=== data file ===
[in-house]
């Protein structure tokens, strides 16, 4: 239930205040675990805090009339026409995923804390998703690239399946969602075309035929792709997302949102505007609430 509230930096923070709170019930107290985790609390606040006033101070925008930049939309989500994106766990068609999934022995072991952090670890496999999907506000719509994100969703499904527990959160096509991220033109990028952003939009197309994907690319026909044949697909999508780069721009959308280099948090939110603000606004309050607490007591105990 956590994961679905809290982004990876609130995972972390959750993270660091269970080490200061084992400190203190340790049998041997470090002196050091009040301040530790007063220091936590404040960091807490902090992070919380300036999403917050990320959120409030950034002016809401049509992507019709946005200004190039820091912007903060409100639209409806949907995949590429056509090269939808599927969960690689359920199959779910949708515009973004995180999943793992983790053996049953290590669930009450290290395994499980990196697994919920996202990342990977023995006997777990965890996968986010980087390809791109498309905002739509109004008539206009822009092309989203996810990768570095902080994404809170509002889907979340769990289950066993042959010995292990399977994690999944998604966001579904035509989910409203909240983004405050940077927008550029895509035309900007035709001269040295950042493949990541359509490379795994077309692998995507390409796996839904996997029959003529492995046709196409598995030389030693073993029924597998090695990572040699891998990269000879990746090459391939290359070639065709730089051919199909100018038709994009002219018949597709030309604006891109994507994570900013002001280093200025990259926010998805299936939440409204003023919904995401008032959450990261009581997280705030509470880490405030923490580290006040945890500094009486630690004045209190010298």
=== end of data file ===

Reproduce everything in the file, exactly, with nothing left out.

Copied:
[in-house]
């Protein structure tokens, strides 16, 4: 239930205040675990805090009339026409995923804390998703690239399946969602075309035929792709997302949102505007609430 509230930096923070709170019930107290985790609390606040006033101070925008930049939309989500994106766990068609999934022995072991952090670890496999999907506000719509994100969703499904527990959160096509991220033109990028952003939009197309994907690319026909044949697909999508780069721009959308280099948090939110603000606004309050607490007591105990 956590994961679905809290982004990876609130995972972390959750993270660091269970080490200061084992400190203190340790049998041997470090002196050091009040301040530790007063220091936590404040960091807490902090992070919380300036999403917050990320959120409030950034002016809401049509992507019709946005200004190039820091912007903060409100639209409806949907995949590429056509090269939808599927969960690689359920199959779910949708515009973004995180999943793992983790053996049953290590669930009450290290395994499980990196697994919920996202990342990977023995006997777990965890996968986010980087390809791109498309905002739509109004008539206009822009092309989203996810990768570095902080994404809170509002889907979340769990289950066993042959010995292990399977994690999944998604966001579904035509989910409203909240983004405050940077927008550029895509035309900007035709001269040295950042493949990541359509490379795994077309692998995507390409796996839904996997029959003529492995046709196409598995030389030693073993029924597998090695990572040699891998990269000879990746090459391939290359070639065709730089051919199909100018038709994009002219018949597709030309604006891109994507994570900013002001280093200025990259926010998805299936939440409204003023919904995401008032959450990261009581997280705030509470880490405030923490580290006040945890500094009486630690004045209190010298």